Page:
Microbes, monitors, and miraculous medicine converge in this week’s roundup of research-related headlines at Children’s Hospital of Philadelphia. Keep reading to learn more about new concerns for commercially available baby monitors reported by our researchers, one family’s inspirational story of resilience and recovery after their baby daughter battled a brain tumor, and exciting upcoming events in the CHOP community, including the fifth annual symposium for microbiome research.
Tag Archive: Brain Tumor
Debbie Eaise remembers the day her 18-year-old son, Kevin, walked onto the University of Pennsylvania campus where he is set to play for the Penn Quakers baseball team this fall. From Meiklejohn Stadium, Penn’s home field, you can pitch a baseball and reach Children’s Hospital of Philadelphia, said Debbie — a proximity so palpable that she could see the change in her son’s face and sense his comfort level at ease while he toured his future school.
As her husband, Kevin Sr., and others have noted, Kevin has come full circle. It was right there on the Penn-CHOP campus, after all, with its skyline of medical buildings, that Kevin and his family’s life changed inextricably, ushering in what Debbie describes as their “new normal.”
After surviving cancer, getting back into the rhythms of childhood or adolescence can be a challenge. From school, to a social life, to settling into independence, the impact of cancer often lingers beyond just the period of treatment, and it affects both the body and the brain.
At the 13th Annual Dream & Promise Gala, set to be held tonight in New York, the Children’s Brain Tumor Foundation will honor Tom Curran, PhD, FRS, with the 2015 Fred J. Epstein, MD, Lifetime Achievement Award.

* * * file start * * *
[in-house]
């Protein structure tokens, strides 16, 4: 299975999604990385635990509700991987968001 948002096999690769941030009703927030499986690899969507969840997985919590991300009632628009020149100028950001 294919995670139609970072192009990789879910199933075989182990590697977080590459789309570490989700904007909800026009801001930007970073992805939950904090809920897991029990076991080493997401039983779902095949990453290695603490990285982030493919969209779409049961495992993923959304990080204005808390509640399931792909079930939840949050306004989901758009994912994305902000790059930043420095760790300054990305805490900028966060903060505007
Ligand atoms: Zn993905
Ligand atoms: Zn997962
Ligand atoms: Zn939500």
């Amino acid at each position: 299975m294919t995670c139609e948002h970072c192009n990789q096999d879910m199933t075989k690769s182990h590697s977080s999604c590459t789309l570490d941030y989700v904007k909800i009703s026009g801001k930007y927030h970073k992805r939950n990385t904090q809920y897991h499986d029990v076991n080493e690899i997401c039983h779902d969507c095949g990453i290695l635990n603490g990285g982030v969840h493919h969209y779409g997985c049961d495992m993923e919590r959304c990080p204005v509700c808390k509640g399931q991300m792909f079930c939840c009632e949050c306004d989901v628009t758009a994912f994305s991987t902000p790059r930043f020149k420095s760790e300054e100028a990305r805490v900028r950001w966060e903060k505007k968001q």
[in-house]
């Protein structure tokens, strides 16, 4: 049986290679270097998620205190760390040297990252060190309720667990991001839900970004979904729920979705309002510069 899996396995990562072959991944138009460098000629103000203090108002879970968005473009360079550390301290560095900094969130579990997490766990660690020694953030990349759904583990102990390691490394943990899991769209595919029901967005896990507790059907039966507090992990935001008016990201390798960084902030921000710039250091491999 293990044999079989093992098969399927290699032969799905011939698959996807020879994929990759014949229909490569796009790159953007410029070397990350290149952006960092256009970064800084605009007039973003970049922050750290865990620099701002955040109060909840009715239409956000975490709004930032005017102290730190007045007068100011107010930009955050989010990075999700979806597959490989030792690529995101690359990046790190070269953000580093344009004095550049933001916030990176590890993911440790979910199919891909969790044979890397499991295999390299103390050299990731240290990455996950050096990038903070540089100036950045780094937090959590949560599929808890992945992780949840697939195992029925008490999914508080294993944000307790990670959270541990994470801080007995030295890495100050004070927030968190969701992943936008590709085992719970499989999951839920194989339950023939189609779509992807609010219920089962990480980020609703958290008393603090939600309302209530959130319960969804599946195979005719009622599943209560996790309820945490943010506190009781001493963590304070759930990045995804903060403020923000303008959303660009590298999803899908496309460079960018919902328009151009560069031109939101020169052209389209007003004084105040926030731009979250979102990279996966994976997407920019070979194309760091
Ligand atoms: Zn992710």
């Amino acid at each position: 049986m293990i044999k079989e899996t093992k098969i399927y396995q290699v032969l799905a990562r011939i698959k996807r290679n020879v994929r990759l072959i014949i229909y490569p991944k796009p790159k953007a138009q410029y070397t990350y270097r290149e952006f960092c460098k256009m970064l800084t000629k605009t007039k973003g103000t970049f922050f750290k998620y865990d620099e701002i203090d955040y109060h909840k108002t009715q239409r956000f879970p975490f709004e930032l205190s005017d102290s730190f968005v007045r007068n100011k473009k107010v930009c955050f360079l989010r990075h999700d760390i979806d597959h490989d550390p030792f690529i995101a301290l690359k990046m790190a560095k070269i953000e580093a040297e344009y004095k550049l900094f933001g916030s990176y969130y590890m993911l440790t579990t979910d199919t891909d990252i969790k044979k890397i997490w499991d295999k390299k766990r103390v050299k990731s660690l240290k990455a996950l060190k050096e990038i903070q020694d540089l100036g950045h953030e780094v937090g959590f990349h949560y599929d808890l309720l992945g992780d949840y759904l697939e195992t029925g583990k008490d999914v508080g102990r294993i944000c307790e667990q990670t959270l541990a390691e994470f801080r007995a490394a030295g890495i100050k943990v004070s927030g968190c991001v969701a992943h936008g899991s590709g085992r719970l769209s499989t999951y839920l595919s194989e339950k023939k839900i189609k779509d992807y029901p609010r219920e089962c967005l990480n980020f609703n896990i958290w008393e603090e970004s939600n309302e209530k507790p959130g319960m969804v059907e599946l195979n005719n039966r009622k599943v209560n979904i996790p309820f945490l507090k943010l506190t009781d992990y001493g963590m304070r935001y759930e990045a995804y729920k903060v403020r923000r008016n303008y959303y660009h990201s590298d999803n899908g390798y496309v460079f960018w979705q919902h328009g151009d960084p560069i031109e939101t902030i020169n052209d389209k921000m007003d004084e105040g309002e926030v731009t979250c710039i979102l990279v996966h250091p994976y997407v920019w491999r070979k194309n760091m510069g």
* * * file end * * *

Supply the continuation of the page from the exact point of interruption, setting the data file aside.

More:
Recent data has shown that AIDS-related mortality declined from 2005 to 2012 for adults and children, adolescent mortality has increased by 50 percent. What is creating such a huge equity gap in treatment for adolescents?
Shana E. McCormack, MD, recently featured on Pediatric Research’s “Pediapod” podcast spoke about her review of pseudotumor cerebri syndrome, also known as false brain tumor, in which patients experience the symptoms of a brain tumor despite not having one.
A pediatric brain tumor expert and Deputy Scientific Director of the Research Institute, Dr. Curran was one of seventeen volunteers appointed to the PBTF’s newly created Research Advisory Network.
Phillip B. “Jay” Storm, MD, has been appointed to the leadership position of chief of the Division of Neurosurgery at The Children’s Hospital of Philadelphia.
Tom Curran, PhD, FRS, Deputy Scientific Director of The Children’s Hospital of Philadelphia Research Institute, will be formally inducted into the AACR Academy on April 5 in Washington, D.C.